The specter of an “iron curtain” on the stage of cultural relations between the West and Russia

 Even at the height of the Cold War, Russian artists regularly performed on Western theaters... But with the war in Ukraine, Europe closed its doors to brilliant Russian names and bands in various artistic fields, This raises fears among some of a cultural “iron curtain.”
In less than a week, concerts and activities of several groups and artists from Russia were canceled on the theaters and halls of Western countries, thus raising the specter of cultural isolation.
"Cultural exchanges between Russian, American and European artists continued even at the height of the Cold War," Peter Gelb, director of the Metropolitan House in New York, told AFP. "Of course, there were tensions, but it was possible," he said.
Gulp, who visited Moscow days before the invasion of Ukraine to research a joint production with the Bolshoi Theater, noted that “what is happening today is different, it goes beyond the Cold War. It is a real war."
Peter Gelb, 69, knows exactly what he's talking about. In the eighties of the twentieth century, this American, who was at the time the manager of the famous pianist Vladimir Horowitz, organized the strong return of this musician to his home country, as well as filming the concert of cellist Mstislav Rostropovich, who also returned during the era of restructuring (perestroika).
The first tours of Soviet artists in Western countries date back to the fifties, most notably the ballet troupes, as this type of dance is considered one of the most important arts in which the Russians excel, and was par excellence one of the faces of the “soft power” of the Soviet Union.
These concerts - during which the artists were under the supervision of the Soviet authorities - constituted prominent historical stations, for example, the visit of the Bolshoi Ballet Troupe to London in 1956 with Galina Ulanova, and the first visit of the Kirov troupe (later called Mariinsky) to Paris in 1961, which witnessed The split of the famous dancer Rudolf Nureyev.
The Americans also did not fail to give concerts in the Soviet Union, as the “American Ballet Theater” gave its first performance in Moscow in 1960, followed two years later by the “New York City Ballet”, in the midst of the Cuban missile crisis that did not resolve the resulting tensions without completing The band is on tour.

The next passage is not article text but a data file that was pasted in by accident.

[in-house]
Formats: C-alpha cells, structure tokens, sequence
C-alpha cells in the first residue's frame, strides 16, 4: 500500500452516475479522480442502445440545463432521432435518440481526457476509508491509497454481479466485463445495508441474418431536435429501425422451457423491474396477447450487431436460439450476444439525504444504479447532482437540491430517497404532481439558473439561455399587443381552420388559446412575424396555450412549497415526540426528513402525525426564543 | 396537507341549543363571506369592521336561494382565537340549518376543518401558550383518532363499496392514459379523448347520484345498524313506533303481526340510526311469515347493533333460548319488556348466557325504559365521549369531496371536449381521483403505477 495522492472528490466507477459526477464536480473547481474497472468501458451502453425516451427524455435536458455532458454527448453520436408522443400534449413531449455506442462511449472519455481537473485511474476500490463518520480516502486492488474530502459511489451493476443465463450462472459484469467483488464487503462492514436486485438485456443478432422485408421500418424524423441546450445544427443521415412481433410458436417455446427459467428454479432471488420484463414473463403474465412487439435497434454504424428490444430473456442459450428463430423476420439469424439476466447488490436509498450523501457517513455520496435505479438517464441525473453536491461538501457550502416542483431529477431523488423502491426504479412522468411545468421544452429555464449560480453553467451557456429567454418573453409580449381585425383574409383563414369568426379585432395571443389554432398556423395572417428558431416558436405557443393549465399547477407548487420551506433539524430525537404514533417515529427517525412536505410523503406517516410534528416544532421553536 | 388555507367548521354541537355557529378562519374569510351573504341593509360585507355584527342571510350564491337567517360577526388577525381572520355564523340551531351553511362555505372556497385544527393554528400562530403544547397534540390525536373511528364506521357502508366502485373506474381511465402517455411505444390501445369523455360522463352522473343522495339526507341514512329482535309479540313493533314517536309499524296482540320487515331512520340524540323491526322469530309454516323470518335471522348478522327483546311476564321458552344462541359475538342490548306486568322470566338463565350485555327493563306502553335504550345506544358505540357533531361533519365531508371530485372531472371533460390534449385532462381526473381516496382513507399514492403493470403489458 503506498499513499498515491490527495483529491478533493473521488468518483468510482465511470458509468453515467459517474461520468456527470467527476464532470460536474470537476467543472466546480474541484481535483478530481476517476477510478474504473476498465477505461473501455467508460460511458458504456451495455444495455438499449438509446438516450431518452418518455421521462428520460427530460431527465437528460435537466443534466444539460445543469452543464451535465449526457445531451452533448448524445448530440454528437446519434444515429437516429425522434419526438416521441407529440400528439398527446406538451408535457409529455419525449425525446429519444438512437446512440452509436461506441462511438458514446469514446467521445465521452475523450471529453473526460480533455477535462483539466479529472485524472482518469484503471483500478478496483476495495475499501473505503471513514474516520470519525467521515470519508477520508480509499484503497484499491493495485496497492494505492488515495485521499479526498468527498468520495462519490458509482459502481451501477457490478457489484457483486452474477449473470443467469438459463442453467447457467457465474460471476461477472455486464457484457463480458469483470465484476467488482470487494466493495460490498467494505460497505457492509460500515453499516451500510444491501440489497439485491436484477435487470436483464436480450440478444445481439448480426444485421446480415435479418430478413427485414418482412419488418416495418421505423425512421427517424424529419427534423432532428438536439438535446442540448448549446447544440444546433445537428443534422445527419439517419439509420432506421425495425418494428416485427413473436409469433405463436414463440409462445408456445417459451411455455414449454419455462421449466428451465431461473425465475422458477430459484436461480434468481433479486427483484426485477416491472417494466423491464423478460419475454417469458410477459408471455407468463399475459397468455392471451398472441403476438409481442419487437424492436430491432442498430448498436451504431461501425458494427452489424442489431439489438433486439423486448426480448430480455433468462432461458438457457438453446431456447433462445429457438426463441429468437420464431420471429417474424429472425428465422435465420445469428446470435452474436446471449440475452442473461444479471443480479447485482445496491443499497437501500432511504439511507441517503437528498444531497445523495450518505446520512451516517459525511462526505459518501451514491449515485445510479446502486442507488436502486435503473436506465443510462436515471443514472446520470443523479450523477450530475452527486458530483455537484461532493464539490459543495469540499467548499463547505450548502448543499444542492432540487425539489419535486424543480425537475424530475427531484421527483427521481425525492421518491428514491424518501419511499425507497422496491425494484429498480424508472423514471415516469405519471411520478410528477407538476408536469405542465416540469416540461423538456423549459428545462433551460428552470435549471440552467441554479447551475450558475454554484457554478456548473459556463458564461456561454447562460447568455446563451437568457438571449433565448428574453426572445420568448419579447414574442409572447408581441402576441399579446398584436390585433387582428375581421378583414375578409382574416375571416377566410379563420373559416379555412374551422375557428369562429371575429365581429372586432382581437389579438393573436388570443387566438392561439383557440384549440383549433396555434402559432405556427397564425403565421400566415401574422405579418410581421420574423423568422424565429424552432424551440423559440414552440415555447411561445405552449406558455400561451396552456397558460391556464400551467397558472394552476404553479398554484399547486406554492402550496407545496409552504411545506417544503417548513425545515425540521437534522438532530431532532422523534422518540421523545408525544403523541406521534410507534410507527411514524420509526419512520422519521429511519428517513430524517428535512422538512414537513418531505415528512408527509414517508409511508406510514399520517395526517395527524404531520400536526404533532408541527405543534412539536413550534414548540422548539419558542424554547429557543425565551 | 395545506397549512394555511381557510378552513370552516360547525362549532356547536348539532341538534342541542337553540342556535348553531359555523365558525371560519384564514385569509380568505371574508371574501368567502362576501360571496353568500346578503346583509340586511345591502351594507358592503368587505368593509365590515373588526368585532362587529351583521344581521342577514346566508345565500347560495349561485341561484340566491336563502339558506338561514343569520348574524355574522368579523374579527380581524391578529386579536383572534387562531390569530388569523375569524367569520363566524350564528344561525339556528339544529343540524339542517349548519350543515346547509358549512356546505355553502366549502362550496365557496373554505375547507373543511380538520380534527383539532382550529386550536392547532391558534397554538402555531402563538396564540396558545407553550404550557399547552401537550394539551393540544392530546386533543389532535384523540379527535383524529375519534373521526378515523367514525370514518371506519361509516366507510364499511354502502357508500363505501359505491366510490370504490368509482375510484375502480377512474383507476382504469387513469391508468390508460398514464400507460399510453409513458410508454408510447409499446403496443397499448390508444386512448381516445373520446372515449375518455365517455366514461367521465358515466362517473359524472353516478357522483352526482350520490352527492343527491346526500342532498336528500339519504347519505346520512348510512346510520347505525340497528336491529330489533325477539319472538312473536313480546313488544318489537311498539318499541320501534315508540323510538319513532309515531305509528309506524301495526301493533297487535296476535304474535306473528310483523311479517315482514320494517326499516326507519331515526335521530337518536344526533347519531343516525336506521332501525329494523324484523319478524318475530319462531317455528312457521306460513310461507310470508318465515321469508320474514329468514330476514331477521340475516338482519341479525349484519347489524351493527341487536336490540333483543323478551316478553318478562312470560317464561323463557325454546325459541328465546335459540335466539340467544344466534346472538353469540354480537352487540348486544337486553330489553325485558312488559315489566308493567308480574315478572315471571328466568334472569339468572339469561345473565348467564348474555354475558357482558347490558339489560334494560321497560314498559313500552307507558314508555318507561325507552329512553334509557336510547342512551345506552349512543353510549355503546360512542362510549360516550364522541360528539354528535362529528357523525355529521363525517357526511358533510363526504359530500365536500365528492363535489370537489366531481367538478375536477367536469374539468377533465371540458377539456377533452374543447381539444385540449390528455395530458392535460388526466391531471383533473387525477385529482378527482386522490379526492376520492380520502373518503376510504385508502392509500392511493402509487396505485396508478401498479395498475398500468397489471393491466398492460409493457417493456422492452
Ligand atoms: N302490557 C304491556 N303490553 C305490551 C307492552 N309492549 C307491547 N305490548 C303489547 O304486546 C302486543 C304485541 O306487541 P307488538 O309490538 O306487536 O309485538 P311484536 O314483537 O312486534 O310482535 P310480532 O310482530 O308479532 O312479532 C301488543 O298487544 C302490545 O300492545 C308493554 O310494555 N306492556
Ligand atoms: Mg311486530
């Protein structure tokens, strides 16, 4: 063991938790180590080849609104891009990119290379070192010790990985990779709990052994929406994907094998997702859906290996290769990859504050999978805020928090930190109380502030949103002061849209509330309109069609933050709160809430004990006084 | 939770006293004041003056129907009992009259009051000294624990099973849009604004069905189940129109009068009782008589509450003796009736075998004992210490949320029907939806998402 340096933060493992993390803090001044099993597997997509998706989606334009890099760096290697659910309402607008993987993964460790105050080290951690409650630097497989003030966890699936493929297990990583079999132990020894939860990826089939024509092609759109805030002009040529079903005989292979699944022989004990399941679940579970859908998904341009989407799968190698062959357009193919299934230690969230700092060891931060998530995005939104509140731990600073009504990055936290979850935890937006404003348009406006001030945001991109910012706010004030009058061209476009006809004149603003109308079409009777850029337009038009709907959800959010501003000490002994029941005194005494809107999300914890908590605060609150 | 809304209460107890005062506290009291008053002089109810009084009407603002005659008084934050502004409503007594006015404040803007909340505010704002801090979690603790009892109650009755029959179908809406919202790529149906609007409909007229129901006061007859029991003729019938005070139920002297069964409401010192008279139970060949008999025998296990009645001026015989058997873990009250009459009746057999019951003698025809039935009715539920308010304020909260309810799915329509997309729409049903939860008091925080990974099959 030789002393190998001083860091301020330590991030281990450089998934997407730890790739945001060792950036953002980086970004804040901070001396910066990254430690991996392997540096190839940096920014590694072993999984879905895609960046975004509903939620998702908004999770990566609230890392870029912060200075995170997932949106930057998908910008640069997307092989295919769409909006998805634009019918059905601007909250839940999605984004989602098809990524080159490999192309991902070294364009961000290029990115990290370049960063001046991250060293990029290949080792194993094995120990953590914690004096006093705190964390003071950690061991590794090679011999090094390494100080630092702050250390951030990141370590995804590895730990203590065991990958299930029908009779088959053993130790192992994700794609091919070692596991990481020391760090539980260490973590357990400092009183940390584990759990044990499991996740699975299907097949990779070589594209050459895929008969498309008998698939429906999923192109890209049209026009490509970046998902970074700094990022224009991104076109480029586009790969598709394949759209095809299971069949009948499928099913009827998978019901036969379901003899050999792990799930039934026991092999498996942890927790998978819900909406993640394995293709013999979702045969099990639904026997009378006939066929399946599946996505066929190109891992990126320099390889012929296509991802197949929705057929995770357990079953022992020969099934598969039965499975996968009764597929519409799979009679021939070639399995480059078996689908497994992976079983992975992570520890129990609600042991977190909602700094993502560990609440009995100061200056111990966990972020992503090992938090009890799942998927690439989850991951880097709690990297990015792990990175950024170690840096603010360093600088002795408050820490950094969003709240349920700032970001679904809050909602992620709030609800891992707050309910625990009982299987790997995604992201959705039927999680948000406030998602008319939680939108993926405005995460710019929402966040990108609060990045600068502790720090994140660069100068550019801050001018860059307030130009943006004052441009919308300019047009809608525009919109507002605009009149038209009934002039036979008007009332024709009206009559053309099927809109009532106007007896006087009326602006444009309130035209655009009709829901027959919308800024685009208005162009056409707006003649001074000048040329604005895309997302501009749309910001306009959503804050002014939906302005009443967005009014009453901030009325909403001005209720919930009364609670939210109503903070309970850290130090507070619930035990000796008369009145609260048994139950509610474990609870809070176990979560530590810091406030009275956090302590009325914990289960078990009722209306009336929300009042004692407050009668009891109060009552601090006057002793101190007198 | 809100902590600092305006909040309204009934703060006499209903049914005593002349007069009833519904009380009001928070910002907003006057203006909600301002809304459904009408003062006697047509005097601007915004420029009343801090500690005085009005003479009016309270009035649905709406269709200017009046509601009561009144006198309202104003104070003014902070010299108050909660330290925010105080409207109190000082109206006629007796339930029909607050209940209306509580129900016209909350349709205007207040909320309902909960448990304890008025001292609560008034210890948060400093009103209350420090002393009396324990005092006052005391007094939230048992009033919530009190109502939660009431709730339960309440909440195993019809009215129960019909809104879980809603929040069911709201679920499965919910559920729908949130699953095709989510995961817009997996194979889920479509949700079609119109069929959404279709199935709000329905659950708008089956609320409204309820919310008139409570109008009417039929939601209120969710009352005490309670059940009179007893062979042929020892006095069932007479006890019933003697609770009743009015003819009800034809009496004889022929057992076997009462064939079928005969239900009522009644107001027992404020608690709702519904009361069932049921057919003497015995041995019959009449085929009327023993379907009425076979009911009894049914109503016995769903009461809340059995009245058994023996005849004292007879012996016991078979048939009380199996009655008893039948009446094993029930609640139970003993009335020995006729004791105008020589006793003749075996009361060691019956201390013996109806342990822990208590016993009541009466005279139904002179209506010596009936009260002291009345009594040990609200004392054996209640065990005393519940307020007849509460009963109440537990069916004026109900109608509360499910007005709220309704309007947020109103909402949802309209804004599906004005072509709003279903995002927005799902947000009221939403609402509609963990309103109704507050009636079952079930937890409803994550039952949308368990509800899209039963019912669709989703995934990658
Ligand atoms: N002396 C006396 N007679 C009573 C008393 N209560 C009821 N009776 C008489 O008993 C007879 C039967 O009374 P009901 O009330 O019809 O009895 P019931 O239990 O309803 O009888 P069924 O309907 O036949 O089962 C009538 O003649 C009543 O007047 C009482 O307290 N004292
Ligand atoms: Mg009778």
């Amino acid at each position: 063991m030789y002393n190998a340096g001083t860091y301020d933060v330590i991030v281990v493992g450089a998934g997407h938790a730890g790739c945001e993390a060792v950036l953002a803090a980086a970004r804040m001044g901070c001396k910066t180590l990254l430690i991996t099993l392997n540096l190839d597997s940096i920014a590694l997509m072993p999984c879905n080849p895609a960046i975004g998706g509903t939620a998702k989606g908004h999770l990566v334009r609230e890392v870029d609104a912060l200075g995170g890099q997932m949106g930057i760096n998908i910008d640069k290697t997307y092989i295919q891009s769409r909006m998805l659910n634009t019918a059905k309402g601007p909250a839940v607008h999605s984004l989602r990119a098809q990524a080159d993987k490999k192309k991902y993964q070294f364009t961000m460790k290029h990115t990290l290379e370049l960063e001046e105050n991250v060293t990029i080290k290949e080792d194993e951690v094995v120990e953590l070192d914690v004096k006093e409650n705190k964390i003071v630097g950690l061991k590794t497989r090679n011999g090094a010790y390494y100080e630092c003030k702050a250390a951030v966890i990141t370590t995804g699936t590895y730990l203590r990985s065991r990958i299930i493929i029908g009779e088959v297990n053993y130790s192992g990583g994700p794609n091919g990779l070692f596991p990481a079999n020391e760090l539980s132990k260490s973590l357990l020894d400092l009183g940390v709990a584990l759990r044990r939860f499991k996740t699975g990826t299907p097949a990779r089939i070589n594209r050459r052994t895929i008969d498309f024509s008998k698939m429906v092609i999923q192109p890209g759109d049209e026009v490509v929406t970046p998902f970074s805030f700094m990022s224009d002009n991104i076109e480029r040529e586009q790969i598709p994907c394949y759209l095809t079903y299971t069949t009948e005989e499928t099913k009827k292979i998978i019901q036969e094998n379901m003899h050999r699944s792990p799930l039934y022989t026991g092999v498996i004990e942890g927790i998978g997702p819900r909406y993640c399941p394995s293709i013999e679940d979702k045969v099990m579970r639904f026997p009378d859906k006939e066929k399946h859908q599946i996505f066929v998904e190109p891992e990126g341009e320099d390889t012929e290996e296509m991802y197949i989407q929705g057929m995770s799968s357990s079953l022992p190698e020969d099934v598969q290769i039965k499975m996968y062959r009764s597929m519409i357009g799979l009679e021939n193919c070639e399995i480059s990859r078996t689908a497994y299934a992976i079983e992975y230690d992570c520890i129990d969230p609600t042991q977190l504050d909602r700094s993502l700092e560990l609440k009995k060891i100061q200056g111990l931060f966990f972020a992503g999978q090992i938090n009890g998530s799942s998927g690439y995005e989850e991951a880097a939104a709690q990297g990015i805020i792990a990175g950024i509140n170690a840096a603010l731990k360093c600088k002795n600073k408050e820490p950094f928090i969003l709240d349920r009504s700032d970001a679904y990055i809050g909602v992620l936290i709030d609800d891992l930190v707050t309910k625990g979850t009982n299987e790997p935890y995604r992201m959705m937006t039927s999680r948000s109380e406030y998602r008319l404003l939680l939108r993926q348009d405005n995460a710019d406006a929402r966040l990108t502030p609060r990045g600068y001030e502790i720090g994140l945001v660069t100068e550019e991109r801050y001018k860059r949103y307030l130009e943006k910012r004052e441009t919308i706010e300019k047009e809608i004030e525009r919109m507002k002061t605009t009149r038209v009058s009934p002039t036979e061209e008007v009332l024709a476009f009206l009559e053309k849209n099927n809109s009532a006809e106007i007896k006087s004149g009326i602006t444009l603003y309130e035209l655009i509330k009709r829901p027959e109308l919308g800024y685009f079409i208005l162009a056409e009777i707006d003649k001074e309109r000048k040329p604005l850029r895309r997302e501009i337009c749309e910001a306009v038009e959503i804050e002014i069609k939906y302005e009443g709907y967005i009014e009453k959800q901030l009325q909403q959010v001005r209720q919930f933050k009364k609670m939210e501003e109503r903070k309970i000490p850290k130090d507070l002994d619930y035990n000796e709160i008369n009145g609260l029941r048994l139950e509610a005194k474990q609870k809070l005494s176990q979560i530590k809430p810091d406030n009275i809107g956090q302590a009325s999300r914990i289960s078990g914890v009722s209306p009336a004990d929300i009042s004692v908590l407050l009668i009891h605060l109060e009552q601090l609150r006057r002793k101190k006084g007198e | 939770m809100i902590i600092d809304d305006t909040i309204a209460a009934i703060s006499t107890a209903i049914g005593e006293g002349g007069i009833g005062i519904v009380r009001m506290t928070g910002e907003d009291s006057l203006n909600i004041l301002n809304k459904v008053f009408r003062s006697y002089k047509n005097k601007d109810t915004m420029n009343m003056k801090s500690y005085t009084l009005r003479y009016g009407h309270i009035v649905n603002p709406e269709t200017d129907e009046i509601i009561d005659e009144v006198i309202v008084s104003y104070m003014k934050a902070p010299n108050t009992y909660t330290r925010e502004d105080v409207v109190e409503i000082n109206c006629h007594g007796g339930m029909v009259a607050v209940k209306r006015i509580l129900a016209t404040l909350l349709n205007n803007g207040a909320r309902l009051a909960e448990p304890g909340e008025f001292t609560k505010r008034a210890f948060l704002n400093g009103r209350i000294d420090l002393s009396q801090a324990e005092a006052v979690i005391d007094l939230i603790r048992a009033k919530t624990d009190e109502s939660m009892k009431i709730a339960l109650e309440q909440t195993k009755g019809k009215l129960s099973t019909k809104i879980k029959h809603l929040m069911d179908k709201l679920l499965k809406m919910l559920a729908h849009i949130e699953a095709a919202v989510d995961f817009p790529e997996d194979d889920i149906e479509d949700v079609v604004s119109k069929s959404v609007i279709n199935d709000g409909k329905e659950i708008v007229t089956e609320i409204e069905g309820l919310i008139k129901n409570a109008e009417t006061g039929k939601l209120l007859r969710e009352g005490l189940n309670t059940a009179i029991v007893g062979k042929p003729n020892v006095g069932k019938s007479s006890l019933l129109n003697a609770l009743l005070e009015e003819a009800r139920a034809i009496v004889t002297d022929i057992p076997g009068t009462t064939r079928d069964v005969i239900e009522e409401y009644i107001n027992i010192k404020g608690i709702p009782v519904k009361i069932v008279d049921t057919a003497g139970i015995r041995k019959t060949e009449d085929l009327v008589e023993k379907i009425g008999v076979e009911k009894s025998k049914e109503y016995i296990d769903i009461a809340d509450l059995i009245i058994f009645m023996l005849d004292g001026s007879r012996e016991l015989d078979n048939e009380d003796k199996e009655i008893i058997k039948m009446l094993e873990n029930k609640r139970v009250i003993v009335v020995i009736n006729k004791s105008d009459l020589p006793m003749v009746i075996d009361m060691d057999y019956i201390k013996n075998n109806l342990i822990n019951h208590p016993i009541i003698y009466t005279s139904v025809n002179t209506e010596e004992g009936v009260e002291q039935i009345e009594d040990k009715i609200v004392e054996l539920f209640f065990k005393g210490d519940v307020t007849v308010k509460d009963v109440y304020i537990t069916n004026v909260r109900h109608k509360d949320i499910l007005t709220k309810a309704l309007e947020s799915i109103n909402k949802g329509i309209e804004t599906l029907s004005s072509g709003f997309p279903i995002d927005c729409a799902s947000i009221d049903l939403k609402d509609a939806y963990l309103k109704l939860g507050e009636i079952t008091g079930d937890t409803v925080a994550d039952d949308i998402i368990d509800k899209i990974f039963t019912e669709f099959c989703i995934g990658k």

After the collapse of the Soviet Union, the exchange intensified, and Russian dancers became stars in Western groups, including Svetlana Zakharova, who was at the same time the main dancer in the Bolshoi troupe and those of the La Scala theater in Milan, Italy.
In this context, what was unimaginable before was achieved, as the American David Hallberg was chosen as the first star among the Bolshoi dancers.
However, “it is absolutely not possible in the current situation and the brutality it is witnessing against civilians, exchanges like the ones that took place during the Cold War,” said Peter Gelb. In this sense, the "Metropolitan" house ended its cooperation with the Bolshoi Theatre.

The New York Foundation will also boycott all pro-Putin artists, a decision taken by the Paris Opera and others.
In this context, the Bolshoi Theater's visit to London, which was scheduled for this summer, has been cancelled.
The Russian choreographer Alexei Ratmansky, who was the former director of the Bolshoi troupe and then moved abroad, announced his withdrawal from two Russian works, one for her and the other for the Mariinsky troupe. The Frenchman, Laurent Eller, submitted his resignation from the management of the ballet troupe at the Stanislavsky Theater in Moscow after holding this position for five years.
The artistic repercussions caused by the Russian invasion of Ukraine affected two stars considered close to the Kremlin, the conductor of the Munich Philharmonic Orchestra in Germany, Valery Gergiev, and the soprano Anna Netrebko. Gergiev became persona non grata in a number of theaters, while his manager announced the cessation of cooperation with him. As for the “queen” of classical singing, she gave up reviving some of her concerts, most notably in the “Metropolitan” house, or the halls themselves canceled her appearances.
"Which geographic area will remain available in the coming months for Russian artists, given that they are not invited to the American and European continents?" former director general of the Paris Philharmonic Orchestra Laurent Bayle told AFP. China has not yet given any indications that it will host them (because of Covid), and therefore they will remain their country.”
He noted that the boycott of these artists by Western countries would affect "three quarters" of their work.
Pyle predicted that "no one would venture to invite artists from Russia" unless they declared themselves to be distancing themselves from the Kremlin, while this war "resulted in the occupation of a country."
Although not all artists will be treated in the same way (some of them, such as Britain-based conductor Vasily Petrenko, have announced the suspension of their activities in Russia), the situation will be more complicated for institutions supported by the Moscow authorities.
“The Bolshoi, Mariinsky and the authorities cannot be distinguished, as they are government-funded, and the Bolshoi in the eyes of the people of the world means the Russian state,” said Pyle. It's okay.”

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